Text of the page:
Editor's note: NAM EthnoBlog Blogmistress Laura Goode is freshly back from a summer vacation on Martha's Vineyard.  From a carnival's-eye view, she reflects on the arrival of the Obamas to the island, long an enclave of the black, privileged, and on vacation.  What, she wonders, are the downsides to that privilege?

I like an unconventional vacation. Good people-watching and cheap/free accommodations usually outrank pomp and circumstance for me when I’m choosing travel destinations; this is to say, I’m young and don’t really have the means to visit places where I don’t know people with available couches, tents, or air mattresses. Such are the circumstances under which I happily found myself on Martha’s Vineyard with my partner’s family last week.

When friends asked me where I was going on vacation, I realized “Pat and I are going to visit his family on Martha’s Vineyard,” though altogether true, came off a little disingenuous. Most Columbia graduates on family vacations on the Vineyard, some might imagine, are enjoying sailboats, guest houses, and private beaches. Not us. We were shacking up at the carnival.

My partner’s family comprises the fifth generation of Cushing Amusements, a traveling carnival that traverses the Eastern seaboard during the summer months. His dad, Larry, who we call “Big L,” along with Larry’s mother Marion, are, to indulge an irresistible pun, the ringleaders of the whole operation, overseeing numerous rides, food trucks, games, and more. It’s a family business: Pat and his three younger siblings all grew up working the fair, and I just learned from the Martha’s Vineyard Gazette that of the 35 or so regular employees Larry has, 15 are related to him.

(Resist your snark. None of them have tiny hands.)

The tone at the fair and on the island was gravid with anticipation last week as all around us, we heard the whispers: The Obamas are coming. The imminent arrival of America’s first real royal Black family seemed to reify what most islanders have known for decades, which is that the Vineyard has long been a haven for the Black elite, a place where that strata convenes and kicks back.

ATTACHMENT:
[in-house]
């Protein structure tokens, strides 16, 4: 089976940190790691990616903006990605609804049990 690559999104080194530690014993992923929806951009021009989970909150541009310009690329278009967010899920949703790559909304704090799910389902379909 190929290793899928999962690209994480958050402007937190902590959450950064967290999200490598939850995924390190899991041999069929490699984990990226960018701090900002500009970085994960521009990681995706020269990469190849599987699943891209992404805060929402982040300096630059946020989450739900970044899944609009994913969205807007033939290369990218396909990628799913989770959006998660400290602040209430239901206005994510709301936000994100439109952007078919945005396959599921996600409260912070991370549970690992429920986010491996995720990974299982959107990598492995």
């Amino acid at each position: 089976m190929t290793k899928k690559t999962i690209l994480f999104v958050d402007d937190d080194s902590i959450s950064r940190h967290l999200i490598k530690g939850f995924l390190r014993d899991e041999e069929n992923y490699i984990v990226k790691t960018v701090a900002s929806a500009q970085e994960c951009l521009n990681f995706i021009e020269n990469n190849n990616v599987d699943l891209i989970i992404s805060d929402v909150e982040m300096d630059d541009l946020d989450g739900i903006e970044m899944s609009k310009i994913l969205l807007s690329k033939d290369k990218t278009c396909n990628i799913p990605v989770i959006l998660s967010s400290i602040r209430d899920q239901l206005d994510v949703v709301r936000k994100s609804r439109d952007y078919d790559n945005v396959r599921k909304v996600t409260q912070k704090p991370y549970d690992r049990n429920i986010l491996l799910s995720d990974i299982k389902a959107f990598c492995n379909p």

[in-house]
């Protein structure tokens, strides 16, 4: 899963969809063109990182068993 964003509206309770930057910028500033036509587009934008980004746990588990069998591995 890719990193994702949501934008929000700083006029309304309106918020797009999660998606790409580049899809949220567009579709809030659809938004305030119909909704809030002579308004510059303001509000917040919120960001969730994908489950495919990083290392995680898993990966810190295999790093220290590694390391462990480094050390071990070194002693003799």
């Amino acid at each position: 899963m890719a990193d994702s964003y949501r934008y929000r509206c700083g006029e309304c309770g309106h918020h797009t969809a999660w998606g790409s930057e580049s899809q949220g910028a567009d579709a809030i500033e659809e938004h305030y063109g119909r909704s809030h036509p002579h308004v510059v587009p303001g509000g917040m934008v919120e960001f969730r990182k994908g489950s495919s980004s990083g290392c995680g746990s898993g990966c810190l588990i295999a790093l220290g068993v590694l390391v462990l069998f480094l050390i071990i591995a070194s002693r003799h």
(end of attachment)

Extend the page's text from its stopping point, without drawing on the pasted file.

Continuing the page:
The prominence and influence of the Black island vacationer community—as well as the general diversity of Vineyard-goers—is a striking thing to witness, especially in its distinction from the rest of Cape Cod and Nantucket. In fact, we spent a few days before ferrying to the Vineyard with a friend on the Cape, where I was so astonished, after miles of sandy hair and sunburned Aryan apple-cheeks, to hear someone toast “L’Chaim” over a glass of whiskey that I utterly stuck my foot in my mouth trying to express my surprise.

As has been well-noted, Martha’s Vineyard is also marked in its magnetism to the greater liberal elite community. An August New York Times commentary on the Room for Debate blog, “Why Democrats Love Martha’s Vineyard,” remarkable if for no other reason than the fact that it included 3 Black commentators, affirmed that among “the island’s physical beauty and diverse communities there’s a rainbow coalition of Democrats with money, connections, influence and lots of good will.”